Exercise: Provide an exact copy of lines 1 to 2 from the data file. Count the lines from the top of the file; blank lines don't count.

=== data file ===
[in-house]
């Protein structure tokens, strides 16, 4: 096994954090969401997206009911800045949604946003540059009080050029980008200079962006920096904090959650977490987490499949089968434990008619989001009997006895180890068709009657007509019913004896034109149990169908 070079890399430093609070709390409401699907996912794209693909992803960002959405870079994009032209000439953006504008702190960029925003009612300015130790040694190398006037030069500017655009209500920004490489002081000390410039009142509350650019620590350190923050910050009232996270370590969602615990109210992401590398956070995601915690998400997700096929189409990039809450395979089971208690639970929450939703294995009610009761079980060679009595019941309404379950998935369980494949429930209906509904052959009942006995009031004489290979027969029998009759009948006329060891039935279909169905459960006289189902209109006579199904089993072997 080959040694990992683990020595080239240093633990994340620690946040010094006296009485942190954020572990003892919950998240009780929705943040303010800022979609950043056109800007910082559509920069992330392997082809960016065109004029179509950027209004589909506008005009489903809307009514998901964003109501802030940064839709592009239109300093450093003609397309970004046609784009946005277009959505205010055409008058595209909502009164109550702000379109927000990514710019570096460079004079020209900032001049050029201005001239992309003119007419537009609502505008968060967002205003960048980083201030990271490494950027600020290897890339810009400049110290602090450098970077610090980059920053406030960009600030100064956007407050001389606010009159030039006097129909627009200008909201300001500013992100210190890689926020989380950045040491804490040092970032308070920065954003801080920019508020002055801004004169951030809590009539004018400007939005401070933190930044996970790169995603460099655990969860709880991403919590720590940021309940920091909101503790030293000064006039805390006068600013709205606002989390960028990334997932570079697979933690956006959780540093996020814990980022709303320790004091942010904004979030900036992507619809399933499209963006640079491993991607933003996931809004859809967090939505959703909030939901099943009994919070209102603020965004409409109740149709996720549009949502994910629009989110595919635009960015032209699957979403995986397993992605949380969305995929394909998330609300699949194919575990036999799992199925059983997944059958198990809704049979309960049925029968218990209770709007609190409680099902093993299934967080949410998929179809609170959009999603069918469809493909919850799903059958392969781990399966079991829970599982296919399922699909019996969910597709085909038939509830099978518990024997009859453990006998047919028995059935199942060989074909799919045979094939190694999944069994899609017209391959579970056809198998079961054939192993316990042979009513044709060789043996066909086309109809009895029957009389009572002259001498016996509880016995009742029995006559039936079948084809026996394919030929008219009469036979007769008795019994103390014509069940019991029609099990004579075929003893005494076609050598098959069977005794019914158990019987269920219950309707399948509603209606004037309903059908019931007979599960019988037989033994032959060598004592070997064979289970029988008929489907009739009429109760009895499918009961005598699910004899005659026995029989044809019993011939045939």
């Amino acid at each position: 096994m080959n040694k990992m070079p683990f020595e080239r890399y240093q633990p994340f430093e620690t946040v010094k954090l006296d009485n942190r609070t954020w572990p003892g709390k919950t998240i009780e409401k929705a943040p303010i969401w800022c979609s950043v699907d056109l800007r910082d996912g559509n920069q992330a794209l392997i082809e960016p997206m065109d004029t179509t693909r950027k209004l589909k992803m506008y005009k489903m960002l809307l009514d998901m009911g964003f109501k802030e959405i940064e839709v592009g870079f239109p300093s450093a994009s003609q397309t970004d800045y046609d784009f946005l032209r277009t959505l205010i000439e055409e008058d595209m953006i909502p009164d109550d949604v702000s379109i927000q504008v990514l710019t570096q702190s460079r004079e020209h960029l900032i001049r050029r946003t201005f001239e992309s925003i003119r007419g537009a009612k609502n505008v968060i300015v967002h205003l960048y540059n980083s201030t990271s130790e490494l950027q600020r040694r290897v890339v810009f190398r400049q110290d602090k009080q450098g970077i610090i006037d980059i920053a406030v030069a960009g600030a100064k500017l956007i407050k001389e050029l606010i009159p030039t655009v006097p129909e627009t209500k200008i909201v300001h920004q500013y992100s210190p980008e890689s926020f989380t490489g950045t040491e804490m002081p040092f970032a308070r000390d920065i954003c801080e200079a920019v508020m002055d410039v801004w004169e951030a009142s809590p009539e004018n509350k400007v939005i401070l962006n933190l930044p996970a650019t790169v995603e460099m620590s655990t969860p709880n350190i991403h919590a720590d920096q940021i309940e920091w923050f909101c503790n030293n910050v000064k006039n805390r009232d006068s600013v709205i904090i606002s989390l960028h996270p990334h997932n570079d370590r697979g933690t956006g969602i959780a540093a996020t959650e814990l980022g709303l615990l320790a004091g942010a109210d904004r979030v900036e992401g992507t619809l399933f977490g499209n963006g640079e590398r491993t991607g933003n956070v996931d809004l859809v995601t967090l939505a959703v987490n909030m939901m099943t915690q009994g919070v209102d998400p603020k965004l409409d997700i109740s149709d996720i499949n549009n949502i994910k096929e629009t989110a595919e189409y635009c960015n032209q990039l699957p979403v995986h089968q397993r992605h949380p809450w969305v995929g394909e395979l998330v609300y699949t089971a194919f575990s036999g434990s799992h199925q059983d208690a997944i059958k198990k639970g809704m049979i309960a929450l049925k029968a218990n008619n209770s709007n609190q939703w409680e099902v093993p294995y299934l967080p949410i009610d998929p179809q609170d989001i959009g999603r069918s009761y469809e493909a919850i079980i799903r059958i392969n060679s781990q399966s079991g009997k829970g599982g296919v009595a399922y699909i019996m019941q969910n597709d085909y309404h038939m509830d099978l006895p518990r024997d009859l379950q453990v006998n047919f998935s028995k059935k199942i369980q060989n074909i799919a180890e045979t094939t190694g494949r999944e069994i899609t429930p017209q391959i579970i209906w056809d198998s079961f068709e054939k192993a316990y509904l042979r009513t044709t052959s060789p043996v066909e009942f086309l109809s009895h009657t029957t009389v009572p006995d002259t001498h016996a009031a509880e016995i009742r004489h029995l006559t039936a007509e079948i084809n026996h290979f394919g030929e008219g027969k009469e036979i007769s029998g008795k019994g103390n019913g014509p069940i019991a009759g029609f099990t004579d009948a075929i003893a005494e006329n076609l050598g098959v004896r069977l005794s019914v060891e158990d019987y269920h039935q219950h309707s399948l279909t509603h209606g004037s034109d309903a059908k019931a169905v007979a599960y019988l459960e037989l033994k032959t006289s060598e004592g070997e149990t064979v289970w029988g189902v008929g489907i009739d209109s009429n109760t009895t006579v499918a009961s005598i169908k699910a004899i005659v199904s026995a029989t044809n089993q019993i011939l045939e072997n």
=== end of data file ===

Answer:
[in-house]
């Protein structure tokens, strides 16, 4: 096994954090969401997206009911800045949604946003540059009080050029980008200079962006920096904090959650977490987490499949089968434990008619989001009997006895180890068709009657007509019913004896034109149990169908 070079890399430093609070709390409401699907996912794209693909992803960002959405870079994009032209000439953006504008702190960029925003009612300015130790040694190398006037030069500017655009209500920004490489002081000390410039009142509350650019620590350190923050910050009232996270370590969602615990109210992401590398956070995601915690998400997700096929189409990039809450395979089971208690639970929450939703294995009610009761079980060679009595019941309404379950998935369980494949429930209906509904052959009942006995009031004489290979027969029998009759009948006329060891039935279909169905459960006289189902209109006579199904089993072997 080959040694990992683990020595080239240093633990994340620690946040010094006296009485942190954020572990003892919950998240009780929705943040303010800022979609950043056109800007910082559509920069992330392997082809960016065109004029179509950027209004589909506008005009489903809307009514998901964003109501802030940064839709592009239109300093450093003609397309970004046609784009946005277009959505205010055409008058595209909502009164109550702000379109927000990514710019570096460079004079020209900032001049050029201005001239992309003119007419537009609502505008968060967002205003960048980083201030990271490494950027600020290897890339810009400049110290602090450098970077610090980059920053406030960009600030100064956007407050001389606010009159030039006097129909627009200008909201300001500013992100210190890689926020989380950045040491804490040092970032308070920065954003801080920019508020002055801004004169951030809590009539004018400007939005401070933190930044996970790169995603460099655990969860709880991403919590720590940021309940920091909101503790030293000064006039805390006068600013709205606002989390960028990334997932570079697979933690956006959780540093996020814990980022709303320790004091942010904004979030900036992507619809399933499209963006640079491993991607933003996931809004859809967090939505959703909030939901099943009994919070209102603020965004409409109740149709996720549009949502994910629009989110595919635009960015032209699957979403995986397993992605949380969305995929394909998330609300699949194919575990036999799992199925059983997944059958198990809704049979309960049925029968218990209770709007609190409680099902093993299934967080949410998929179809609170959009999603069918469809493909919850799903059958392969781990399966079991829970599982296919399922699909019996969910597709085909038939509830099978518990024997009859453990006998047919028995059935199942060989074909799919045979094939190694999944069994899609017209391959579970056809198998079961054939192993316990042979009513044709060789043996066909086309109809009895029957009389009572002259001498016996509880016995009742029995006559039936079948084809026996394919030929008219009469036979007769008795019994103390014509069940019991029609099990004579075929003893005494076609050598098959069977005794019914158990019987269920219950309707399948509603209606004037309903059908019931007979599960019988037989033994032959060598004592070997064979289970029988008929489907009739009429109760009895499918009961005598699910004899005659026995029989044809019993011939045939």